The Moon and Jupiter (and more moons…).

Solar_Telescope,_Ondřejov_Astronomical


 

I didn’t get around to a writing post this week. It just didn’t work out this week, with other priorities and things to do. However, on the 17th, there was a nice clear night, so I did manage to get the scope out. The moon is approaching fullness, so deep sky photography is out, but I thought I would have another go at Jupiter and maybe try my hand at a Moon Mosaic for the first time. I’ve seen other people’s and I’m really impressed with the detail, so thought I’d give it a go.

First off, I pointed the scope at the Moon, it was in a better position and higher in the sky than Jupiter, so I left the planet to rise a bit higher to, hopefully, minimise the effects of the atmosphere on the view.

The ZWOASI120MM camera I currently use has a much smaller sensor than my DSLR, so gives a much narrower field of view. It can’t get the whole of the moon in one go anyway, so a mosaic was definitely the way to go. I found the top left of the moon in the scope view and took 3x60s AVI movies on the left and then 3 on the right, going back up the other side of the moon.

By the time this was finished, I turned to Jupiter which was a bit higher and a took a 60s AVI using the ZWO camera, but with the addition of a 2.25x Barlow to increase the size of Jupiter slightly. As luck would have it, I managed to time it right to coincide with the transition of Calisto (one of Jupiter’s moon) across the surface of the planet, so I caught the moon’s shadow as well.

I also took another 60s AVI of Jupiter, but over-exposed it so that Jupiter was a bright blob, but 4 visible moons showed up in the image – more about that later!

Then I packed up and withdrew to the warmth of the house and a chance to play with the images.

I started with Jupiter as that was probably easier.

Each video was processed in PIPP to get rid of the dodgy frames (I kept 10% of them) then into AUTOSTAKKERT to stack the frames. Finally, I put the images into REGISTAX to play around with the wavelet function to try to pull out some detail.

I then had two images – one of Jupiter and the shadow of Calisto, and one of the moons. After a bit of trial and error in Photoshop, I managed to get the two layers to work together and merged them. I used the magic eraser function to bring Jupiter up into the image with the moons, replacing the over-exposed Jupiter with the more detailed planet.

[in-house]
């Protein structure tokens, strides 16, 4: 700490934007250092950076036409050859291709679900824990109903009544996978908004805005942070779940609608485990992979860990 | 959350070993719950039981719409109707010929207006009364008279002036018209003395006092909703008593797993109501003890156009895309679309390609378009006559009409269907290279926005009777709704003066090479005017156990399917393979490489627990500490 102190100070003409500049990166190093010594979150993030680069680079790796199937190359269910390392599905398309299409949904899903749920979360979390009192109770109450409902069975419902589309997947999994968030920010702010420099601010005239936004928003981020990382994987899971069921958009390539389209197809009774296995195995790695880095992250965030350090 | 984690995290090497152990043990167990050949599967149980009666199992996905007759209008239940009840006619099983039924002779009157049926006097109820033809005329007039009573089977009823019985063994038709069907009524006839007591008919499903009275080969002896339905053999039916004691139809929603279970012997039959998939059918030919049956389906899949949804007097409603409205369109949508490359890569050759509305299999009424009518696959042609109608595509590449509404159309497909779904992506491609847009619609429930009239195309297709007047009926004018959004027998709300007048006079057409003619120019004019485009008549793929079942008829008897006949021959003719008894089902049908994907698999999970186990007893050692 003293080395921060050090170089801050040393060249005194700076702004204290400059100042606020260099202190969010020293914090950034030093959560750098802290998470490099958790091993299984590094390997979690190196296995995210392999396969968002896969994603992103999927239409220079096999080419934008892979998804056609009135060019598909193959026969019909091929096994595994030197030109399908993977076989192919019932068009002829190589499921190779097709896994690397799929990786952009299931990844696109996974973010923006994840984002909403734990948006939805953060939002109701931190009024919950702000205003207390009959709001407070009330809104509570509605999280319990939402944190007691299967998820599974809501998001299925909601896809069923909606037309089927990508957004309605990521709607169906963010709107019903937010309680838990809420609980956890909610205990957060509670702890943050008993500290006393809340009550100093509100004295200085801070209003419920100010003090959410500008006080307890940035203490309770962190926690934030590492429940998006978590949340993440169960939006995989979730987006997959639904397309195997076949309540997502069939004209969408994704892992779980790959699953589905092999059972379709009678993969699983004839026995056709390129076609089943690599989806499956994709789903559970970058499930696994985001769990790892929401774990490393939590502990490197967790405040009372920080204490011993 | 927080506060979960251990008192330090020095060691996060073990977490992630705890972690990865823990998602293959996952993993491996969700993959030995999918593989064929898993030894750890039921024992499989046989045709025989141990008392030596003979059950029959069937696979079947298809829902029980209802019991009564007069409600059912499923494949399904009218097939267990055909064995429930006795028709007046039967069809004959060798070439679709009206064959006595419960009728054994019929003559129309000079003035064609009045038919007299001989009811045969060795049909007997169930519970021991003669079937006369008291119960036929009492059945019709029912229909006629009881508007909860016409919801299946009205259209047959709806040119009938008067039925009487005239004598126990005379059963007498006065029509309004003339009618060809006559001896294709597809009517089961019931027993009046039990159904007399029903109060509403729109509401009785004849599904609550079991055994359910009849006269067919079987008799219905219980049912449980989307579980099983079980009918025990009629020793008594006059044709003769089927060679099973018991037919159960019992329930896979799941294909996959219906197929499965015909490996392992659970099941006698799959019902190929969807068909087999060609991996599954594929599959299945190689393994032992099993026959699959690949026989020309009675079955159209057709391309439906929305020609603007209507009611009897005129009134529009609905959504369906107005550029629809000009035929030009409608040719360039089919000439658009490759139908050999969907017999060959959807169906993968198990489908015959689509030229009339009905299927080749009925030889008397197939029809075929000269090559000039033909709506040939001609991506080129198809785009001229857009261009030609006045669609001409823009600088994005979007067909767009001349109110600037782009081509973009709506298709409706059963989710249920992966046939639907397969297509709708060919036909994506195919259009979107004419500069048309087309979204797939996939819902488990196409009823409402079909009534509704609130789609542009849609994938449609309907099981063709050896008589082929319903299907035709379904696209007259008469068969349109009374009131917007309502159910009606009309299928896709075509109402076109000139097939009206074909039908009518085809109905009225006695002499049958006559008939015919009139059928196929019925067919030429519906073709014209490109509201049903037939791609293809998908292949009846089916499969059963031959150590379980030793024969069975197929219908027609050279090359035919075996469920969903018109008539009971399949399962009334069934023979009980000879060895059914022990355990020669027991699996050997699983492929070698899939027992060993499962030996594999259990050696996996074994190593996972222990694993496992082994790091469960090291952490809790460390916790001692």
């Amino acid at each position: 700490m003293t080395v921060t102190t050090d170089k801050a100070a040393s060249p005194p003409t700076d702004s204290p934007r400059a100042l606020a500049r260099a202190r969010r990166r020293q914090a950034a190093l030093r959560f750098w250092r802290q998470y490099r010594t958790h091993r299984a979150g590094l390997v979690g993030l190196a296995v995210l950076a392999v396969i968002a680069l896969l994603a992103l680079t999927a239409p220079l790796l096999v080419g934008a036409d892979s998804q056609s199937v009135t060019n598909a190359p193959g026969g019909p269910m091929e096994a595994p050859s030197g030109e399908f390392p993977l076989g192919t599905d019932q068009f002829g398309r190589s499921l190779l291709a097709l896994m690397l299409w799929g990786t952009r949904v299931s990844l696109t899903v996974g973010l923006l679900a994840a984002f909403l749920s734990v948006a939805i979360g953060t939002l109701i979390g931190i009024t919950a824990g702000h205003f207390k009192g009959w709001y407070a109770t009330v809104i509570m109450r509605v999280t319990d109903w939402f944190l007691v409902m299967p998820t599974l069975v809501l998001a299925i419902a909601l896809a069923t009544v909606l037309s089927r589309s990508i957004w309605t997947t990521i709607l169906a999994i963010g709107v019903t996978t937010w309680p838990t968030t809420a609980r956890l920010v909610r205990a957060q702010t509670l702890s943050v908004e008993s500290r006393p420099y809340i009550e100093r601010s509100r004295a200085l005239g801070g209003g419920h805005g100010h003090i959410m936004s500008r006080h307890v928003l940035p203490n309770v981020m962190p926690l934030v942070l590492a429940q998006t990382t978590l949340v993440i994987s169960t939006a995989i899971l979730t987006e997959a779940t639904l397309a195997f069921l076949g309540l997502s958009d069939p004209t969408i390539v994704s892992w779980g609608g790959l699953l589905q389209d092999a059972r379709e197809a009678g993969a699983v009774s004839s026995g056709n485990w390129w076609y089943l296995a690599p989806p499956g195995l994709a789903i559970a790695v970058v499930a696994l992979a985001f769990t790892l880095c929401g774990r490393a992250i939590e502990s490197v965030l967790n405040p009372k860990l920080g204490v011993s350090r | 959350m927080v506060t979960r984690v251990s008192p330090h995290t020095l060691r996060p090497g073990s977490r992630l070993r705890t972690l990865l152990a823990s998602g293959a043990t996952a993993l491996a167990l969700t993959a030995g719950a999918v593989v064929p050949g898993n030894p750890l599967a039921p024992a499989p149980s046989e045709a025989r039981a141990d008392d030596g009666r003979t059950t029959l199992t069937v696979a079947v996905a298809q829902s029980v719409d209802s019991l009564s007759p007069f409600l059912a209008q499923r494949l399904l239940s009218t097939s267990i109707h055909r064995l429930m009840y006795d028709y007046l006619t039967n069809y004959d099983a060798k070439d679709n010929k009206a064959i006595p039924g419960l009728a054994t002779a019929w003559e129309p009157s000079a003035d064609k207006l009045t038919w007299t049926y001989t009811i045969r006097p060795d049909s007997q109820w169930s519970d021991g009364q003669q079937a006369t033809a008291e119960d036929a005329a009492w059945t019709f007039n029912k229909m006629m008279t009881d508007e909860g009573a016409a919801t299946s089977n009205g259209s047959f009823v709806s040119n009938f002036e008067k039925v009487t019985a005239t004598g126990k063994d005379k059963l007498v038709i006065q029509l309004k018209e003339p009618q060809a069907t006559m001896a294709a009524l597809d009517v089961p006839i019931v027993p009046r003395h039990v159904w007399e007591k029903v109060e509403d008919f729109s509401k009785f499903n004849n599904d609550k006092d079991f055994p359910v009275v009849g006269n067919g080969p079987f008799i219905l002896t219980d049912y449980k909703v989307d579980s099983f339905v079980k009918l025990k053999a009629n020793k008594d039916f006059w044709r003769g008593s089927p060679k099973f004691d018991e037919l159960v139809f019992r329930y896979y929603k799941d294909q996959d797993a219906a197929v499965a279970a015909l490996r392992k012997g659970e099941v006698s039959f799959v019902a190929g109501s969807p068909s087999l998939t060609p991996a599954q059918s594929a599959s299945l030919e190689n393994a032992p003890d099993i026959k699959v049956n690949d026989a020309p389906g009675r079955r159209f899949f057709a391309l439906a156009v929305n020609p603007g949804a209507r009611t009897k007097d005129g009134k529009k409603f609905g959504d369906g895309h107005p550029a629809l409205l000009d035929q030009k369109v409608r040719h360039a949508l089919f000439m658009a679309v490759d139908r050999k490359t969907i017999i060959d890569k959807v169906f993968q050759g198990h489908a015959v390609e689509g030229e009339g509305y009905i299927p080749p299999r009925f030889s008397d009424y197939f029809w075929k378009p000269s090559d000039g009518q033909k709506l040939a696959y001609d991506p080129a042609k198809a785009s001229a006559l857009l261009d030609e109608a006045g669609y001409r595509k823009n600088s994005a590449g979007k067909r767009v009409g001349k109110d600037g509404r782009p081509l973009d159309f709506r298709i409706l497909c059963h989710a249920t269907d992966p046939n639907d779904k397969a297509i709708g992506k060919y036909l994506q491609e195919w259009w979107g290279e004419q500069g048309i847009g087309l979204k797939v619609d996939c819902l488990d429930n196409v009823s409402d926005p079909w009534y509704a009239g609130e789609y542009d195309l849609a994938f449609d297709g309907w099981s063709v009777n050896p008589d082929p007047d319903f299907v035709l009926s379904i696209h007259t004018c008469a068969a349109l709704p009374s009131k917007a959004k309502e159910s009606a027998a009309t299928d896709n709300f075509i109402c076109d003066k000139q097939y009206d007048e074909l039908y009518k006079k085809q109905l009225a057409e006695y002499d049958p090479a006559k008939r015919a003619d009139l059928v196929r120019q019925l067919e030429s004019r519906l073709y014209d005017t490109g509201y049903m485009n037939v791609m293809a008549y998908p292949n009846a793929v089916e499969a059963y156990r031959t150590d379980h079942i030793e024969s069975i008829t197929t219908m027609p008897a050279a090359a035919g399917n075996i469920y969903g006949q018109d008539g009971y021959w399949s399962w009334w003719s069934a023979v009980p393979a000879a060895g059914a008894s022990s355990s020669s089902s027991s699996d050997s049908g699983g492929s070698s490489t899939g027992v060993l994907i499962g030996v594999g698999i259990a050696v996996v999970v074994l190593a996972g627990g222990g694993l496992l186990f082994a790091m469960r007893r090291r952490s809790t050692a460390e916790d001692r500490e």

I was pretty happy with the result, which included Jupiter, the four moons and the clear shadow of Calisto on the bottom of Jupiter (or it might be the top… it’s space, who knows….).

Jupiter, Calisto Transit - 17th March 2016

It still bakes my noodle that something (r) 700,000,000 km away can be seem through such a small piece of kit.

Then it was on to processing the Moon. Each AVI was run through the same process as the Jupiter AVI but, after sharpening in Registax, I cropped the images with clean edges before putting them together in Microsoft ICE, a free bit of software that stitches panoramas together and works pretty well with Lunar Mosaics as well. It is pretty easy to use, but you do need to make sure your images overlap, so it can line them up. However, you also need clean edges, otherwise it all goes a bit awry. Other people recommended iMerge and HUGIN, but I didn’t get on with them so well, and MICE worked, so will use that until it finds something it can’t cope with.

Finally, when all stitched together, I popped it into Photoshop for a quick tweak and ended with a nice, detailed Mosaic, that I am very happy with as a first effort.

Moon - 6 Panel Mosaic - 17th March 2016

Of course, now I’m thinking about scopes with longer focal lengths to get closer to the target…

The full size images are in the Gallery, if you want to take a look and let me know if you have any questions!

Clear Skies!

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Posted on March 20, 2016, in Astronomy, Astrophotography, Uncategorized and tagged , , , , , , , , , , , . Bookmark the permalink. Leave a comment.

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